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Yoga and Relationships - Lisa Smith, St Davids Yoga




I spend much of my time helping teams and individuals have a good look their health, then guiding them towards manageable and effective changes for optimal vitality and wellness. The impact this has on their work and home life can be profound. What strikes me about all the meaningful work I’m involved with is that it is in fact ALL about RELATIONSHIPS. Every one of these wonderful workshops and masterclasses, and 1:1 coaching, changes people and changes people’s lives - for the better.

For me, this really is significant because the word YOGA actually means RELATIONSHIP. Of course, Yoga is about consciously working the breath and moving the body with the ultimate goal of stilling the activity of the mind. Yoga is a philosophy, one of the six major schools of orthodox Indian philosophies. But it has a much wider meaning and connotation than that.


Yoga comes from the Indo-European word yuj which means to yoke or join or unite. However, that doesn’t mean to enmesh or bind, it is not about two things becoming one, it is about the relationship between two or more principles. Think of a plough being pulled by two oxen - the wooden yoke which connects them helps them pull the plough forwards in a good relationship. Without the yoke, or if the oxen were tied together, the oxen would go off in different directions or tread on each other, and plough would become ineffective! It is the considered space between the two animals - their effective relationship - that is the key to the plough’s success. This principle can be applied to all relationships, and not just family, friends, colleagues and neighbours, but also our relationships with food, money, exercise, and technology. The first yoga we develop as a beginner in a yoga class is the relationship between the breath and the body. We deepen and develop the breath and then match the movement to it. This is applied to the relationship between the arms and the head for example in certain postures, and ultimately the body and mind.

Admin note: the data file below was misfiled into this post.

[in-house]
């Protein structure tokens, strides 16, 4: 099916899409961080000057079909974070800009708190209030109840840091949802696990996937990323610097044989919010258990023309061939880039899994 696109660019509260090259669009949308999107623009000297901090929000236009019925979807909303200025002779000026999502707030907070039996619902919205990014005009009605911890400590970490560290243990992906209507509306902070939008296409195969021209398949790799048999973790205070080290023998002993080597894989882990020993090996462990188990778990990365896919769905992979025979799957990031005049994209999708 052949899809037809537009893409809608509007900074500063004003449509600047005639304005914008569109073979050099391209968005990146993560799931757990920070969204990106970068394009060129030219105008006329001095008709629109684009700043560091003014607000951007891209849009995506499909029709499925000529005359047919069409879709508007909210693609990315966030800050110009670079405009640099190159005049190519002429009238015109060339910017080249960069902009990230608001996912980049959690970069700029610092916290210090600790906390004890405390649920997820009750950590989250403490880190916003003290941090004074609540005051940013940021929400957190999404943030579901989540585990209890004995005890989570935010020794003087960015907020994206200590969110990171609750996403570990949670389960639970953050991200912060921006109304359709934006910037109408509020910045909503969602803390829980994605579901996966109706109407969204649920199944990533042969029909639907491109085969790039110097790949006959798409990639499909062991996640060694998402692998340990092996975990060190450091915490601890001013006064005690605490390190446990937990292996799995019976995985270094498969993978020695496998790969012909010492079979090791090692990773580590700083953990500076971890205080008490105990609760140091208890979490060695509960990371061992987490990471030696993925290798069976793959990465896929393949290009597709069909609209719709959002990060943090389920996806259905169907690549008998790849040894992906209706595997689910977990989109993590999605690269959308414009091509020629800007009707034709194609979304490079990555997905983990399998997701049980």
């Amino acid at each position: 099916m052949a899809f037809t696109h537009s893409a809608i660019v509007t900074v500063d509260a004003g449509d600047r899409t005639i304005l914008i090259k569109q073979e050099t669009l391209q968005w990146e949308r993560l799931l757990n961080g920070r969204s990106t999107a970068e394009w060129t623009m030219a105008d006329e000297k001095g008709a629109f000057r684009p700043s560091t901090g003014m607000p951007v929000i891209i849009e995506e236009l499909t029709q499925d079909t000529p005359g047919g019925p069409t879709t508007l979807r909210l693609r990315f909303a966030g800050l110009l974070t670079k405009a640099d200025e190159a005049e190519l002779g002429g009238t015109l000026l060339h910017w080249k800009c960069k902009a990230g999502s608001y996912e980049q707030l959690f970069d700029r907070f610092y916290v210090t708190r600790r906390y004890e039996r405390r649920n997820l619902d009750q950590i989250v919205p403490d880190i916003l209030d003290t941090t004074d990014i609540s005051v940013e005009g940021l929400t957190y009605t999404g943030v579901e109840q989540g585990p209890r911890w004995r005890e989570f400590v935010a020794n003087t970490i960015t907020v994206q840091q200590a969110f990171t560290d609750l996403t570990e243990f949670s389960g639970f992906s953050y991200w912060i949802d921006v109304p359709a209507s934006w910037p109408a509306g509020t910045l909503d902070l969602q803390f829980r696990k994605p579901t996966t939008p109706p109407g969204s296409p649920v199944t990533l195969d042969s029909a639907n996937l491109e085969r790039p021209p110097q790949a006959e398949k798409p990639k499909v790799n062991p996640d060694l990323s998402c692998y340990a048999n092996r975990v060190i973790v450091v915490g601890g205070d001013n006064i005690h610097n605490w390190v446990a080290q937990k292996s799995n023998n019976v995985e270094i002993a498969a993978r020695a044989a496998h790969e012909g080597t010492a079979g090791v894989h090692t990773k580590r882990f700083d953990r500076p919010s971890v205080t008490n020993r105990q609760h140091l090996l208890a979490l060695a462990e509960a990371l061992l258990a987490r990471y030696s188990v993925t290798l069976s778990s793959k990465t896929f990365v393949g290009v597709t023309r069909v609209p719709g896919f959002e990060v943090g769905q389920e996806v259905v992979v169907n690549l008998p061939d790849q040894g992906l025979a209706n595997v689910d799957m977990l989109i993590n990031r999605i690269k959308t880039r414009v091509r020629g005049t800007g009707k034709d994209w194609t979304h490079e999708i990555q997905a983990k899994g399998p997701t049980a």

My teacher Ranju has always taught me that what we do on our yoga mat is a metaphor for life. If you think about it, almost all our interactions and actions are in some sort of relationship – the yoga mat can actually be a good place to contemplate this. When relationships are compromised, when there is no longer any space between the principles, or there is too much of a void, we get into trouble. Much of the time we cannot see that it’s happened, let alone work out how or why. Finding a solution, if you have identified a problem, can be challenging.

So how do we repair or improve relationships when we don’t know what or how it’s gone wrong? Try involving a third party – a consultant or a yoga teacher – someone you trust, who has a good reputation, and be prepared to observe, lean in and be brave. We need to learn and know how to develop GOOD SPACE. In Yoga this is called sukha (su = good, kha = space), it is the opposite of duhkha, bad space, or suffering.

I’ll finish with another beautiful illustration of the importance of good space in relationships from Kahlil Gibran’s On Marriage:

‘But let there be spaces in your togetherness, And let the winds of the heavens dance between you.’ ‘And stand together yet not too near together;
For the pillars of the temple stand apart, And the oak tree and the cypress grow not in each other’s shadow.’


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